Almost 350,000 miles of interstate gas and hazardous liquid transmission pipelines transport products across the U.S. The quality of individual components used in constructing these pipelines is critical to protect life, property, and the environment.
The Government Accountability Office (GAO) reviewed data on the quality of fittings, flanges, and valves on interstate transmission pipelines, and found that manufacturing defects rarely contribute to accidents.
Manufacturing defects involving certain pipeline components—specifically fittings, flanges, and valves—accounted for less than two percent (23 of 1,529) of all accidents on gas and hazardous liquid interstate transmission pipelines from 2016 through 2020, according to GAO’s analysis of Pipeline and Hazardous Materials Safety Administration (PHMSA) data. During this period, none of the reported 10 fatalities or 24 injuries requiring in-patient hospitalizations were related to accidents involving such defects. The amount of product released was also lower than average for all accidents that GAO reviewed. For example, accidents involving manufacturing defects in these pipeline components resulted in the spillage of 69 barrels of hazardous liquid on average, compared to an average release of 242 barrels for all accidents. Many selected stakeholders GAO interviewed also said that manufacturing defects in pipeline components rarely contribute to accidents.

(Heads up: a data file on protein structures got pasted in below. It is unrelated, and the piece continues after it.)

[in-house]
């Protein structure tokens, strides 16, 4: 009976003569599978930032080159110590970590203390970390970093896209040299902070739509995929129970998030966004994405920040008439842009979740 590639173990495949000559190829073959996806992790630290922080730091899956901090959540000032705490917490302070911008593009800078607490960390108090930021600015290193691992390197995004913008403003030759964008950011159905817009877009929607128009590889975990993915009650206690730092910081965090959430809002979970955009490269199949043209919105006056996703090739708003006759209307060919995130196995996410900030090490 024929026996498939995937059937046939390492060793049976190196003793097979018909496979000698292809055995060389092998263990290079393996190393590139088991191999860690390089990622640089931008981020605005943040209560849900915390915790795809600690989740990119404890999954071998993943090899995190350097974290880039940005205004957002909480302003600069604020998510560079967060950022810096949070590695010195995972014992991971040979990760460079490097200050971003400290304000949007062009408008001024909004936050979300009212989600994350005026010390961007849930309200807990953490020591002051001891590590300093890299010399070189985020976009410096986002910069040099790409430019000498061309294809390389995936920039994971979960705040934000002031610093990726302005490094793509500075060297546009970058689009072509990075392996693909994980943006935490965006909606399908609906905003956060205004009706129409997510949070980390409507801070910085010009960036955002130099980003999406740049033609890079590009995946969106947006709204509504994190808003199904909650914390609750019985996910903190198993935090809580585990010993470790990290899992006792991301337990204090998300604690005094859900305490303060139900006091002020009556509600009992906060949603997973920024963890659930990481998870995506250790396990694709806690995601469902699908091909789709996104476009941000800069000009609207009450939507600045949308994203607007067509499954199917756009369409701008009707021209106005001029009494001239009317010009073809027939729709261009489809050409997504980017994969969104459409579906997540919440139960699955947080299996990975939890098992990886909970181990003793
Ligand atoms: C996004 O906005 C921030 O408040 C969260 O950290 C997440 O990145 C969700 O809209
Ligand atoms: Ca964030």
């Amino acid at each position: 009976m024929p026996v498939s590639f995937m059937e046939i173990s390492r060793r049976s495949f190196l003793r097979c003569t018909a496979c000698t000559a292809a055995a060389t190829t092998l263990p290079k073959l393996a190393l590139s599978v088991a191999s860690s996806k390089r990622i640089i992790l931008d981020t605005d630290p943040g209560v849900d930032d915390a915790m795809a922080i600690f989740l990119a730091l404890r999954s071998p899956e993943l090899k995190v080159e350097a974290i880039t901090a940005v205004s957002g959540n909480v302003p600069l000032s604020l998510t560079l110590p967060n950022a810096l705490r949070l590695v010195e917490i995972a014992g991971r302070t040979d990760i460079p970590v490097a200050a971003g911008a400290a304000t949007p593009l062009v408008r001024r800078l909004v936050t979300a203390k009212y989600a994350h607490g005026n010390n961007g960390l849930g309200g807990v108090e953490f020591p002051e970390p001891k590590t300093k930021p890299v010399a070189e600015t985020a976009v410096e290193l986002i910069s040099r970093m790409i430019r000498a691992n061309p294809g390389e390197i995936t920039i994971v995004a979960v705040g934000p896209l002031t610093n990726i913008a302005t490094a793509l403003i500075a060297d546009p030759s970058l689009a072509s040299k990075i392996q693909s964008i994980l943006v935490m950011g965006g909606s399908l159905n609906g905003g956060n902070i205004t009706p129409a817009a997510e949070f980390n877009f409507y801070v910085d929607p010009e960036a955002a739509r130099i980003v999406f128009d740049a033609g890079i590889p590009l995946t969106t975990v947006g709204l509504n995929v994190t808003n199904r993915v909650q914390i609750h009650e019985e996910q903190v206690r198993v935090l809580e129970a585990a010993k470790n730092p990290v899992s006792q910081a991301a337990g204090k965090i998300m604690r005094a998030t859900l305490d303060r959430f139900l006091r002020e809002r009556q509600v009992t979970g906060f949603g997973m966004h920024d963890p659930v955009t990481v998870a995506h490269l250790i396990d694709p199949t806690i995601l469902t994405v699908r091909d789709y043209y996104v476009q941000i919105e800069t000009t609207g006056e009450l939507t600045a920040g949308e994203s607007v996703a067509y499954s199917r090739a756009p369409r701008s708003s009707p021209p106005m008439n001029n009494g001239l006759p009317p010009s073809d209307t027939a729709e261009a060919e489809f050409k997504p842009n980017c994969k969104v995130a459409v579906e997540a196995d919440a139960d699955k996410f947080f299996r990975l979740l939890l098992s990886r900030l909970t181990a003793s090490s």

All selected operators GAO interviewed described taking a number of steps to design, inspect, and test pipeline components to ensure quality prior to placing the components into service. Many of these selected operators described taking steps above PHMSA’s minimum safety standards. For example, some operators described conducting inspections of manufacturers’ processes or requiring manufacturers to maintain voluntary management and design certifications. According to these selected operators, these actions help ensure that manufacturers have the skills and expertise to construct high-quality pipeline components. While selected operators generally did not describe additional testing steps, many of these operators and other stakeholders agreed that defects are often identified during the testing of components. Specifically, PHMSA generally requires that operators conduct a hydrostatic test—whereby the pipeline is pressurized to a level above the normal operating pressure—to ensure the integrity of the pipe and components prior to the pipeline being placed in service.